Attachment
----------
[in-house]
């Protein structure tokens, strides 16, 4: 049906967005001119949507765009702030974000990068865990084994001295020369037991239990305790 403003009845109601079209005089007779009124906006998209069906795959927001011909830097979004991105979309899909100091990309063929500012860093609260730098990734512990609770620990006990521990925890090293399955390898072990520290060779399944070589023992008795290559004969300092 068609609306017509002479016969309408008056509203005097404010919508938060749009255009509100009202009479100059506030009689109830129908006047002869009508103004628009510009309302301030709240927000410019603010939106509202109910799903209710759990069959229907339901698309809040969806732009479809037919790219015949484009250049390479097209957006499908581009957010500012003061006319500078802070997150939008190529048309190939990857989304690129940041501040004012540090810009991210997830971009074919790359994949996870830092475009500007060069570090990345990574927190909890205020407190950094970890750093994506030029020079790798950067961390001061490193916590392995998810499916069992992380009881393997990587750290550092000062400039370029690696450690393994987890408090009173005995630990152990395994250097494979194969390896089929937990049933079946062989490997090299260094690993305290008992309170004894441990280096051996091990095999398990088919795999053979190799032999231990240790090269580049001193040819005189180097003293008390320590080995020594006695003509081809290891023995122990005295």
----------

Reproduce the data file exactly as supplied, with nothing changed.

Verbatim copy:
[in-house]
């Protein structure tokens, strides 16, 4: 049906967005001119949507765009702030974000990068865990084994001295020369037991239990305790 403003009845109601079209005089007779009124906006998209069906795959927001011909830097979004991105979309899909100091990309063929500012860093609260730098990734512990609770620990006990521990925890090293399955390898072990520290060779399944070589023992008795290559004969300092 068609609306017509002479016969309408008056509203005097404010919508938060749009255009509100009202009479100059506030009689109830129908006047002869009508103004628009510009309302301030709240927000410019603010939106509202109910799903209710759990069959229907339901698309809040969806732009479809037919790219015949484009250049390479097209957006499908581009957010500012003061006319500078802070997150939008190529048309190939990857989304690129940041501040004012540090810009991210997830971009074919790359994949996870830092475009500007060069570090990345990574927190909890205020407190950094970890750093994506030029020079790798950067961390001061490193916590392995998810499916069992992380009881393997990587750290550092000062400039370029690696450690393994987890408090009173005995630990152990395994250097494979194969390896089929937990049933079946062989490997090299260094690993305290008992309170004894441990280096051996091990095999398990088919795999053979190799032999231990240790090269580049001193040819005189180097003293008390320590080995020594006695003509081809290891023995122990005295």